Being constantly aware of the risks posed by moisture is one of the realities of building and repairing houses. Risks of water entering the building in places where it is not wanted include rotting wood, mold, chipped paint, and more. One good leak could result in damage costing tens of thousands of dollars. If it is not fixed properly, an area that is already vulnerable could sustain multiple rounds of damage. So, protecting buildings from the damage that moisture can cause starts with prevention.
There are, however, other ways for moisture to get into a building besides a rotted roof and a major storm. It can also originate from below, resulting in damage that building owners might not even be aware of until it’s too late.
Damage Caused by Crawl Space Moisture
The majority of people don’t give the area under their home much thought. The crawl space is frequently neglected, aside from when they need to retrieve tools, parts, or other random items that they may store there.
Unfortunately, the dirt floors of crawl spaces make them the primary points of entry for moisture into houses. Moisture infiltration from the soil in the form of water vapor, if unchecked, can gradually erode your building from the bottom up. We’re talking about deterioration of the insulation and fiberglass, pipe erosion, electrical shorts, and structural damage. Not to mention the chance that heavy allergens, such as dust mite dander and mold spores, will enter your living spaces.
Fortunately, a crawl space vapor barrier provides a reasonably straightforward solution to all of this.
Crawl Space Vapor Barrier: What Is It?
Crawl space vapor barriers are tough membranes that keep water vapor from penetrating the crawl space. Additionally, when you pair a waterproofing system with a crawl space vapor barrier, your building’s crawl space is now completely protected from both liquid water and water vapor before it has a chance to enter.
The Function of Vapor Barriers
Vapor barriers are typically made of thick plastic materials. The plastic is placed over the soil to stop any ground moisture from ever entering the area.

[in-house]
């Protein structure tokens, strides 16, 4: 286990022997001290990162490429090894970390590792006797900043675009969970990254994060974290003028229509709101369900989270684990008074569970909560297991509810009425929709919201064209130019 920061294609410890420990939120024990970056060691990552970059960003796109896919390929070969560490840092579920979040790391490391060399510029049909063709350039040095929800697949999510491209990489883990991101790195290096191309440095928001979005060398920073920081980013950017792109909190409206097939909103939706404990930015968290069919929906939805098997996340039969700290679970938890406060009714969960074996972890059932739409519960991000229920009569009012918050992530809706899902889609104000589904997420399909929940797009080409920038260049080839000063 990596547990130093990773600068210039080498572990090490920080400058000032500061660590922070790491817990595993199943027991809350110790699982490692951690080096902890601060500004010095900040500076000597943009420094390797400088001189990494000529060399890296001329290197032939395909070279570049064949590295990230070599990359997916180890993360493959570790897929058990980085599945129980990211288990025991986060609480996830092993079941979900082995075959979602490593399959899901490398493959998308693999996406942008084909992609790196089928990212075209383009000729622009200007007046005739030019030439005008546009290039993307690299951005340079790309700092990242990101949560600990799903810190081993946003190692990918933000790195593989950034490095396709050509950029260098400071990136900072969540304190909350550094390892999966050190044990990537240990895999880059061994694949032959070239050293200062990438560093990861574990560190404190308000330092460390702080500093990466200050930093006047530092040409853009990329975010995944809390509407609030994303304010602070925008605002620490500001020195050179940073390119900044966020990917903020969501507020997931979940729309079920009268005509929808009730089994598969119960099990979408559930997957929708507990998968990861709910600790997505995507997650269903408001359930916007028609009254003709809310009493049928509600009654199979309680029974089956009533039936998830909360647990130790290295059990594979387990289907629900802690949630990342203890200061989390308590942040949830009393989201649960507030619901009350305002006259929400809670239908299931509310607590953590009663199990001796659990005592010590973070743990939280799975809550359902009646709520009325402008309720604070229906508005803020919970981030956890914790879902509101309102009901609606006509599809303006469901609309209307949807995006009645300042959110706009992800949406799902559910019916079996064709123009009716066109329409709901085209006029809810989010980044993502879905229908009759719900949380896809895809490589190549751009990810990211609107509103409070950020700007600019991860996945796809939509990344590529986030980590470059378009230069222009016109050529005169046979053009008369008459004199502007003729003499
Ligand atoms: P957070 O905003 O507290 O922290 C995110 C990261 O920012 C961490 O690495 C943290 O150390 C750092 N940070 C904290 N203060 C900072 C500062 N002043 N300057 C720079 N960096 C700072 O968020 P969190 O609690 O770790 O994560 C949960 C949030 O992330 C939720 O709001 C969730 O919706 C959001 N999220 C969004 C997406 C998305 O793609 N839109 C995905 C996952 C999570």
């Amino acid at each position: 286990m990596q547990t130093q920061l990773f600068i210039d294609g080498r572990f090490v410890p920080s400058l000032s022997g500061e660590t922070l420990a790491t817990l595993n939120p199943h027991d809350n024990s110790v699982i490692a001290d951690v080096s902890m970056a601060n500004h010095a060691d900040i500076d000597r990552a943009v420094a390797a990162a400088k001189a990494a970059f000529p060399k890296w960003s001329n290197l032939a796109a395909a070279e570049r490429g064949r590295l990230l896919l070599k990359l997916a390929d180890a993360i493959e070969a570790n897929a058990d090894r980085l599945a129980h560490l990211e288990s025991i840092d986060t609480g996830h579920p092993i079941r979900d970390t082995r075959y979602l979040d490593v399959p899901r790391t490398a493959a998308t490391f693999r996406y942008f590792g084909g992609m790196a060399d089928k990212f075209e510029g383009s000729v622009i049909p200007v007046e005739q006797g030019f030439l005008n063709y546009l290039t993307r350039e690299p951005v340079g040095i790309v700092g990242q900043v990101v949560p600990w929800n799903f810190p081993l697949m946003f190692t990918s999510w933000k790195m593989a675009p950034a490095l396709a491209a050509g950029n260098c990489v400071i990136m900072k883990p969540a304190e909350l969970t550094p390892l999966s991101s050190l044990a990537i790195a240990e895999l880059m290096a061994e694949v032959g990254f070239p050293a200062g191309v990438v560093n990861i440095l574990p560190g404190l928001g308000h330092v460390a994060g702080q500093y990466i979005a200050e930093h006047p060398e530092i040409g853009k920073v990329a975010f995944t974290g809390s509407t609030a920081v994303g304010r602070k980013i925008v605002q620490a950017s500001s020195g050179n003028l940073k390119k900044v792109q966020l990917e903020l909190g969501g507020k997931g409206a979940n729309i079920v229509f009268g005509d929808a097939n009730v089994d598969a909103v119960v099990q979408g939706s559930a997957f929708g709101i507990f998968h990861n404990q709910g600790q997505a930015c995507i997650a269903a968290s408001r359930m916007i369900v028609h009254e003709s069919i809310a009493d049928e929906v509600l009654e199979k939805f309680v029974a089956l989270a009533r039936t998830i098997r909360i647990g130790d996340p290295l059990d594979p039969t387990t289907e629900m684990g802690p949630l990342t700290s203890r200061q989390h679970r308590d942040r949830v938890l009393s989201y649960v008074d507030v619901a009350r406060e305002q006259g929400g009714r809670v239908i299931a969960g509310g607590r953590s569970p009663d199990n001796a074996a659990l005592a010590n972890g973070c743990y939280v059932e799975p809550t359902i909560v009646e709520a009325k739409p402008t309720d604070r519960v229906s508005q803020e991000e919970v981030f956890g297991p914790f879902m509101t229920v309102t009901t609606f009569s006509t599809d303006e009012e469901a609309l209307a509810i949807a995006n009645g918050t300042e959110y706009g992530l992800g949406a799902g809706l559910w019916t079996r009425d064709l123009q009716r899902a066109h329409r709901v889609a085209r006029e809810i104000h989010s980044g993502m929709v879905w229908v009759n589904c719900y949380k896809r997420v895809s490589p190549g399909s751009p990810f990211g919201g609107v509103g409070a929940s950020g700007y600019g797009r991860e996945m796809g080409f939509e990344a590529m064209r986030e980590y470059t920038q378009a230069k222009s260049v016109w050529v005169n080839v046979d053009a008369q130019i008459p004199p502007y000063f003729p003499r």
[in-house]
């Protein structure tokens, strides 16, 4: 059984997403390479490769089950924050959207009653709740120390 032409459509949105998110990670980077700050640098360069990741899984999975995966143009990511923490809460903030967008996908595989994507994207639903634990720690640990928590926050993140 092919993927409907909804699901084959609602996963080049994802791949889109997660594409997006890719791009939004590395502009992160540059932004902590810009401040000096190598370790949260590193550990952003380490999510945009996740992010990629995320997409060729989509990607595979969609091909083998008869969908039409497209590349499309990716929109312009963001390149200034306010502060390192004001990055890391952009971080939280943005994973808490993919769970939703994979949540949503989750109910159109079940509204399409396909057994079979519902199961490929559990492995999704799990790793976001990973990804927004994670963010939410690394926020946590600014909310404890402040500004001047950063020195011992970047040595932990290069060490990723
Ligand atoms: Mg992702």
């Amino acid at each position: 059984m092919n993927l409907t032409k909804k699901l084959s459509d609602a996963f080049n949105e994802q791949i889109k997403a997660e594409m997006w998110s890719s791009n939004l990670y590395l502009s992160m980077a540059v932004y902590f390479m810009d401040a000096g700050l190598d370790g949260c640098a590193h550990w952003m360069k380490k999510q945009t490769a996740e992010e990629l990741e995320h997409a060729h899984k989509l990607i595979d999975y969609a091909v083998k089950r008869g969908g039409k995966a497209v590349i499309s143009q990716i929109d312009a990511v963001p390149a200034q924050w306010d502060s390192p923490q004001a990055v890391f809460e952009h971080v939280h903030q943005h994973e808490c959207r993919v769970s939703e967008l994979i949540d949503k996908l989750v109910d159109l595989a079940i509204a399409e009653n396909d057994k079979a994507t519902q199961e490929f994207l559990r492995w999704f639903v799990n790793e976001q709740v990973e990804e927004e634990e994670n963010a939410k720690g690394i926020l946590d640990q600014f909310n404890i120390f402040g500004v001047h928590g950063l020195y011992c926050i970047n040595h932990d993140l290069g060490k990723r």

It’s crucial to understand that these barriers only function to stop ground moisture from entering your crawl space and home. Another reason to think about combining your barrier with a waterproofing system is that water runoff or leaking pipes could still cause moisture in the crawl space area.
How Necessary is a Vapor Barrier for Your Crawl Space?
You might assume that you don’t need to worry much about crawl space vapor if it hasn’t been raining heavily. After all, how much moisture could there possibly be in the ground beneath a structure?
The answer is a huge amount. Any building with a crawl space, regardless of location, can benefit from a crawl space vapor barrier.
What about water that might seep in from leaking pipes or runoff?
Enclosing the area to stop more water from entering from the outside may be the best way to start installing a waterproofing system in the crawl space area. Then, the HVAC system’s air supply can aid in quickly evaporating any additional water that may enter the crawl space if it is completely sealed off. Finally, a dehumidifier can be installed, and air can be exhausted outside. Both of these are efficient ways to keep the crawl space dry.
Want to know more about vapor barriers? Or want to schedule a free inspection and quotation? Call the professional team at American Crawl Space in the Puget Sound area for assistance.